Article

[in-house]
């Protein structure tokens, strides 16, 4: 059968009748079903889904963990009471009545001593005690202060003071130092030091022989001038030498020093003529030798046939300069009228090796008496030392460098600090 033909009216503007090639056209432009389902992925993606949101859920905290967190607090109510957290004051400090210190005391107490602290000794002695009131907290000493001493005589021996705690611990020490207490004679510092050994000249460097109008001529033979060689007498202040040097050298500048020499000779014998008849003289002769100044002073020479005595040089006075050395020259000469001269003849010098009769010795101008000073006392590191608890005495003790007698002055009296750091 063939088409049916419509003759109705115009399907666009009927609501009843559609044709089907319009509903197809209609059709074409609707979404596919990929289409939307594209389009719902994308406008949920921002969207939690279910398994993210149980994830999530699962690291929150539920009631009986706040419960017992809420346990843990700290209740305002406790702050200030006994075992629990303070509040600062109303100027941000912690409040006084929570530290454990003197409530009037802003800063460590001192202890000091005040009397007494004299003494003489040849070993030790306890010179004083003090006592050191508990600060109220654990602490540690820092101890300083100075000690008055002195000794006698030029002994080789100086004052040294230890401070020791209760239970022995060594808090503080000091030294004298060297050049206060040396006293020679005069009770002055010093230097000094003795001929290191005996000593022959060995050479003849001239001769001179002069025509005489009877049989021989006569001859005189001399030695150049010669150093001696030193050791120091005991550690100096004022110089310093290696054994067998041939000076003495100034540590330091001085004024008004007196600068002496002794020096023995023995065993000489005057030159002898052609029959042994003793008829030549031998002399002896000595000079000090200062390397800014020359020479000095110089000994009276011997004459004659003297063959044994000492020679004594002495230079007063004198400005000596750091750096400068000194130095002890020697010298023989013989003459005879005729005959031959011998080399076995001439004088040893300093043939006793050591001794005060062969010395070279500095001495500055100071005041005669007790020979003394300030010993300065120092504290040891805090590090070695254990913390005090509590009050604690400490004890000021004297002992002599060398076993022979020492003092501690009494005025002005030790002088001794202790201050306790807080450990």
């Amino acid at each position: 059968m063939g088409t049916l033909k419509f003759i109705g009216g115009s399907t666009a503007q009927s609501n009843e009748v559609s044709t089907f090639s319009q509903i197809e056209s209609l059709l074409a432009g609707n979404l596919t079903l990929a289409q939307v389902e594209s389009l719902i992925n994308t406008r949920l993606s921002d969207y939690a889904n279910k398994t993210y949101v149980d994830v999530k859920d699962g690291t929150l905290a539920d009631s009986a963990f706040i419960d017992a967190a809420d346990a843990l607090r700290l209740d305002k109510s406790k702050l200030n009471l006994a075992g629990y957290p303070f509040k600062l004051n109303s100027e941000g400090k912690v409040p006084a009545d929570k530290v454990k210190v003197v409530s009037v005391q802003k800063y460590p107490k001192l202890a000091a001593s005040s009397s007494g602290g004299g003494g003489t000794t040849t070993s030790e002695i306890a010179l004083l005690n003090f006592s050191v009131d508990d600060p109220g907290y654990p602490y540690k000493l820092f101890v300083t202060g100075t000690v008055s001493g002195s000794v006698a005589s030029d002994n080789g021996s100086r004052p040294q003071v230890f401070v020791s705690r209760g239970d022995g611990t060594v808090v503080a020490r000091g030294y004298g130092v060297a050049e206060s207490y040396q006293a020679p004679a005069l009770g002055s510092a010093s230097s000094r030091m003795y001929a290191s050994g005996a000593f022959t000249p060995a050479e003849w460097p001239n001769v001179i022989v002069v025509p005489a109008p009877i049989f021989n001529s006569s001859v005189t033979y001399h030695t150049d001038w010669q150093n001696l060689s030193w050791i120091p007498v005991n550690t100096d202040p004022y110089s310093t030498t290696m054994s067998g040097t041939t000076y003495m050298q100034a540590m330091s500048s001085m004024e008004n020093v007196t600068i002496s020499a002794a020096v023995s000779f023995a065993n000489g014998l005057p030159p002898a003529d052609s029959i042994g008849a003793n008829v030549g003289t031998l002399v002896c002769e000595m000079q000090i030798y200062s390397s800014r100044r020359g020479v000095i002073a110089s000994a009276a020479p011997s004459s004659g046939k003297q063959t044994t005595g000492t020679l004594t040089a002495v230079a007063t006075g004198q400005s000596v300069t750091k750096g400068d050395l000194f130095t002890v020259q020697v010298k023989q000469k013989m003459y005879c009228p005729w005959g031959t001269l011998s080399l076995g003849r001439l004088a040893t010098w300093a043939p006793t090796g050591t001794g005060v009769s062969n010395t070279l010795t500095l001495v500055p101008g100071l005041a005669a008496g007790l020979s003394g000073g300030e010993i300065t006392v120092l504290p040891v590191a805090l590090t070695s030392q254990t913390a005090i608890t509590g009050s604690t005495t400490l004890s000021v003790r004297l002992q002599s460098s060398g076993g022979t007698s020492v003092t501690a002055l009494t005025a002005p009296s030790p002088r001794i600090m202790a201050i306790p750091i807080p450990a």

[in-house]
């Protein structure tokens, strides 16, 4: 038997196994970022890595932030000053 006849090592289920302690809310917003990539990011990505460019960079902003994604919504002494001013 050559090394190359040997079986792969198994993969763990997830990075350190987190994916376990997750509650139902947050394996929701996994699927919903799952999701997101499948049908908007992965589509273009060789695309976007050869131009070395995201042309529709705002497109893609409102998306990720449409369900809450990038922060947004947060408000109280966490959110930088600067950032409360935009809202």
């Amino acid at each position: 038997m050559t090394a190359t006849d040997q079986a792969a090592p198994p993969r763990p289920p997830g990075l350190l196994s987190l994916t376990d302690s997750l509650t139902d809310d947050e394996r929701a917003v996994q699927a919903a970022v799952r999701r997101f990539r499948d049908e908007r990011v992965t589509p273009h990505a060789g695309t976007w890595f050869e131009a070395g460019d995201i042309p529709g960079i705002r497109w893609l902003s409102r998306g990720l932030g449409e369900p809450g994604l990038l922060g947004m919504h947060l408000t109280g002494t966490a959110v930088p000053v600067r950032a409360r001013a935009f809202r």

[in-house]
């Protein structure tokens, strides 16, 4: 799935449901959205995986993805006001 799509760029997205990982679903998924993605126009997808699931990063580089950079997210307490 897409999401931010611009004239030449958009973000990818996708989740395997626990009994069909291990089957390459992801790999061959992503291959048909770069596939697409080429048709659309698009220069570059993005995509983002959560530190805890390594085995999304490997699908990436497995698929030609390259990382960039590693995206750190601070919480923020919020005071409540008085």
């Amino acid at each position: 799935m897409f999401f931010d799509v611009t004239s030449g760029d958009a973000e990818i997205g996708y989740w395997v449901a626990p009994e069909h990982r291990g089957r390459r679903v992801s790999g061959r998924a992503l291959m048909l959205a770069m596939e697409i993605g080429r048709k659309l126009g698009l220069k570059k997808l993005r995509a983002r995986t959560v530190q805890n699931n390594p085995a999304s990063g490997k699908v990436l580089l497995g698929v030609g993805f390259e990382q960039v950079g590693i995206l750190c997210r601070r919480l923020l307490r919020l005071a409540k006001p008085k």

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Calls to diversify the professoriate have been ongoing for decades. However, despite increasing numbers of scholars from underrepresented racial minority groups earning doctorates, actual progress in transitioning to faculty has been slow, particularly across STEM disciplines. In recent years, new efforts have emerged to recruit faculty members from underrepresented racial minority groups (i.e., African American/Black, Hispanic/Latinx, and/or Native American/Native Hawaiian/Indigenous) through highly competitive postdoctoral programs that allow fellows the opportunity to transition (or “convert”) into tenure-track roles. These programs hybridize some conventional aspects of the faculty search process (e.g., structured interview processes that facilitate unit buy-in) along with novel evidence-based practices and structural supports (e.g., proactive recruitment, cohort communities, search waivers, professional development, enhanced mentorship, financial incentives). In this policy and practice review, we describe and synthesize key attributes of existing conversion programs at institutional, consortium, and system levels. We discuss commonalities and unique features across models ( N = 38) and draw specific insights from postdoctoral conversion models developed within and across institutions in the University System of Maryland (USM). In particular, experience garnered from a 10-year-old postdoc conversion program at UMBC will be highlighted, as well as the development of an additional institutional model aimed at the life sciences, and a state-system model of faculty diversification with support from a NSF Alliances for Graduate Education and the Professoriate (AGEP) grant.